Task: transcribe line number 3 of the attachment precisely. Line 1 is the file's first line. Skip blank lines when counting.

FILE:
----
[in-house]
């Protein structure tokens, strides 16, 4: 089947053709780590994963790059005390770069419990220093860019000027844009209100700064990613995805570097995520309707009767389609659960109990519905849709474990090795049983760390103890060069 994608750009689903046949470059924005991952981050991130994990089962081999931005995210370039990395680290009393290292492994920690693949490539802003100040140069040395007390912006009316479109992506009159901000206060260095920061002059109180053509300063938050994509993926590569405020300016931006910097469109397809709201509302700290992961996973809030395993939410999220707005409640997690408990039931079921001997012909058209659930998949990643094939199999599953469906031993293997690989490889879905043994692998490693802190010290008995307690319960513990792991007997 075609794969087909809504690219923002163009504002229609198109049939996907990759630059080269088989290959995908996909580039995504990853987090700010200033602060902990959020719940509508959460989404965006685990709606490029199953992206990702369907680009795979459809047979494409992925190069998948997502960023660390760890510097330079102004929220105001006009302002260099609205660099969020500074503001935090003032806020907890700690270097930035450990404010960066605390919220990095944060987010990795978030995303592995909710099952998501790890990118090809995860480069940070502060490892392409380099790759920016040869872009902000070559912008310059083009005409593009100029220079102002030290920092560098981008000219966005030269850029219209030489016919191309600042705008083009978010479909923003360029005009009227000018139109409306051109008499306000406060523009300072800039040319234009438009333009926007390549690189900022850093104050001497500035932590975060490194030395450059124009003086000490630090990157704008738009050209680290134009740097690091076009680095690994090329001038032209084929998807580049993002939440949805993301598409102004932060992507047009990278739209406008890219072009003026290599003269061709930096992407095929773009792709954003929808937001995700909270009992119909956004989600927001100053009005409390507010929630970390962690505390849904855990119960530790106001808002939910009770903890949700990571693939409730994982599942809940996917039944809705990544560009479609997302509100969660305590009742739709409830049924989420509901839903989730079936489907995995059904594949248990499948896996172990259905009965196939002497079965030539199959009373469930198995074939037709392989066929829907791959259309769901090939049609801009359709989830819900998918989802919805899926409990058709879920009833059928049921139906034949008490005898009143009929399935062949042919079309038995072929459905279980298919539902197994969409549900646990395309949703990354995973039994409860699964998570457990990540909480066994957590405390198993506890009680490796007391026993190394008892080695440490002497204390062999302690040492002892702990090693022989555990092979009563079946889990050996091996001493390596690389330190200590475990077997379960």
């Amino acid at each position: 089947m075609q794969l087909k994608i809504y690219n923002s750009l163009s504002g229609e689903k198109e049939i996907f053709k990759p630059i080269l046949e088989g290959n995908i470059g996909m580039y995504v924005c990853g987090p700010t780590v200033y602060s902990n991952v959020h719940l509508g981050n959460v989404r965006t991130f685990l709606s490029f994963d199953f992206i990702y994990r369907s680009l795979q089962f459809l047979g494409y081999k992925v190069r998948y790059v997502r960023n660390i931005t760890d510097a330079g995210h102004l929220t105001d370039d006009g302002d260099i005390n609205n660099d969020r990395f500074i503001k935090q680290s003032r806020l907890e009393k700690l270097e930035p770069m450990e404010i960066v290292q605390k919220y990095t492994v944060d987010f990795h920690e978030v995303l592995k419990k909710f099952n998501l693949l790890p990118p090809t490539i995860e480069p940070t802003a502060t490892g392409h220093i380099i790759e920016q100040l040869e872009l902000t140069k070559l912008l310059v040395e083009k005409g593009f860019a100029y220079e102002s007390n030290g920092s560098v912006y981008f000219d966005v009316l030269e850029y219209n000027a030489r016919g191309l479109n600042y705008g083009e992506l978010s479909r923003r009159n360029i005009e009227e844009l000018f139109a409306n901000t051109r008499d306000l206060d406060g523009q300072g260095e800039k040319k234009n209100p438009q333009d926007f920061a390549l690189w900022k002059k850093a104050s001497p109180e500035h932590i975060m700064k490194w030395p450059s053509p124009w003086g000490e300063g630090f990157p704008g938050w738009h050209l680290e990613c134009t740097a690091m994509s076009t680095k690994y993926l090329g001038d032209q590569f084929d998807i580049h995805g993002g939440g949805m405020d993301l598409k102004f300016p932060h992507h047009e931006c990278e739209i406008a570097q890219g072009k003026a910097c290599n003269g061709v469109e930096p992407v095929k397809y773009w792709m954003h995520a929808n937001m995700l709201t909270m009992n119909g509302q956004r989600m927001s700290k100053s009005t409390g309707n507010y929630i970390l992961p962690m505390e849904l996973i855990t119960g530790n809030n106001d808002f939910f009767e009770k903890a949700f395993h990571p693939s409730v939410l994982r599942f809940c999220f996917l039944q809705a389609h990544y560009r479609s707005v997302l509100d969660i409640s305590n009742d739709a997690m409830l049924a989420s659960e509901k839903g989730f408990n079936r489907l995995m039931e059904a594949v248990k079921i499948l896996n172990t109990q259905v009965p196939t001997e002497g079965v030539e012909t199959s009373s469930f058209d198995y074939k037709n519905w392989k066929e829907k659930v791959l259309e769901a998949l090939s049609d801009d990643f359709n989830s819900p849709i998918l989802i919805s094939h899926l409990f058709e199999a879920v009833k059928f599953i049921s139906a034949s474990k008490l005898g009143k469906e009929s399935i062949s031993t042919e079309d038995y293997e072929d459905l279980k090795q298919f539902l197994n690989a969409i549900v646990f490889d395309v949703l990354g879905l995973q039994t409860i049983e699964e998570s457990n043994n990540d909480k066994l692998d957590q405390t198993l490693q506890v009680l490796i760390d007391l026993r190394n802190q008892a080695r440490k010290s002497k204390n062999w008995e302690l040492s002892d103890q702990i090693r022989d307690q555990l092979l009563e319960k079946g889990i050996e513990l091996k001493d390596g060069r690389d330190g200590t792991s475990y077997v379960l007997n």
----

């Amino acid at each position: 089947m075609q794969l087909k994608i809504y690219n923002s750009l163009s504002g229609e689903k198109e049939i996907f053709k990759p630059i080269l046949e088989g290959n995908i470059g996909m580039y995504v924005c990853g987090p700010t780590v200033y602060s902990n991952v959020h719940l509508g981050n959460v989404r965006t991130f685990l709606s490029f994963d199953f992206i990702y994990r369907s680009l795979q089962f459809l047979g494409y081999k992925v190069r998948y790059v997502r960023n660390i931005t760890d510097a330079g995210h102004l929220t105001d370039d006009g302002d260099i005390n609205n660099d969020r990395f500074i503001k935090q680290s003032r806020l907890e009393k700690l270097e930035p770069m450990e404010i960066v290292q605390k919220y990095t492994v944060d987010f990795h920690e978030v995303l592995k419990k909710f099952n998501l693949l790890p990118p090809t490539i995860e480069p940070t802003a502060t490892g392409h220093i380099i790759e920016q100040l040869e872009l902000t140069k070559l912008l310059v040395e083009k005409g593009f860019a100029y220079e102002s007390n030290g920092s560098v912006y981008f000219d966005v009316l030269e850029y219209n000027a030489r016919g191309l479109n600042y705008g083009e992506l978010s479909r923003r009159n360029i005009e009227e844009l000018f139109a409306n901000t051109r008499d306000l206060d406060g523009q300072g260095e800039k040319k234009n209100p438009q333009d926007f920061a390549l690189w900022k002059k850093a104050s001497p109180e500035h932590i975060m700064k490194w030395p450059s053509p124009w003086g000490e300063g630090f990157p704008g938050w738009h050209l680290e990613c134009t740097a690091m994509s076009t680095k690994y993926l090329g001038d032209q590569f084929d998807i580049h995805g993002g939440g949805m405020d993301l598409k102004f300016p932060h992507h047009e931006c990278e739209i406008a570097q890219g072009k003026a910097c290599n003269g061709v469109e930096p992407v095929k397809y773009w792709m954003h995520a929808n937001m995700l709201t909270m009992n119909g509302q956004r989600m927001s700290k100053s009005t409390g309707n507010y929630i970390l992961p962690m505390e849904l996973i855990t119960g530790n809030n106001d808002f939910f009767e009770k903890a949700f395993h990571p693939s409730v939410l994982r599942f809940c999220f996917l039944q809705a389609h990544y560009r479609s707005v997302l509100d969660i409640s305590n009742d739709a997690m409830l049924a989420s659960e509901k839903g989730f408990n079936r489907l995995m039931e059904a594949v248990k079921i499948l896996n172990t109990q259905v009965p196939t001997e002497g079965v030539e012909t199959s009373s469930f058209d198995y074939k037709n519905w392989k066929e829907k659930v791959l259309e769901a998949l090939s049609d801009d990643f359709n989830s819900p849709i998918l989802i919805s094939h899926l409990f058709e199999a879920v009833k059928f599953i049921s139906a034949s474990k008490l005898g009143k469906e009929s399935i062949s031993t042919e079309d038995y293997e072929d459905l279980k090795q298919f539902l197994n690989a969409i549900v646990f490889d395309v949703l990354g879905l995973q039994t409860i049983e699964e998570s457990n043994n990540d909480k066994l692998d957590q405390t198993l490693q506890v009680l490796i760390d007391l026993r190394n802190q008892a080695r440490k010290s002497k204390n062999w008995e302690l040492s002892d103890q702990i090693r022989d307690q555990l092979l009563e319960k079946g889990i050996e513990l091996k001493d390596g060069r690389d330190g200590t792991s475990y077997v379960l007997n």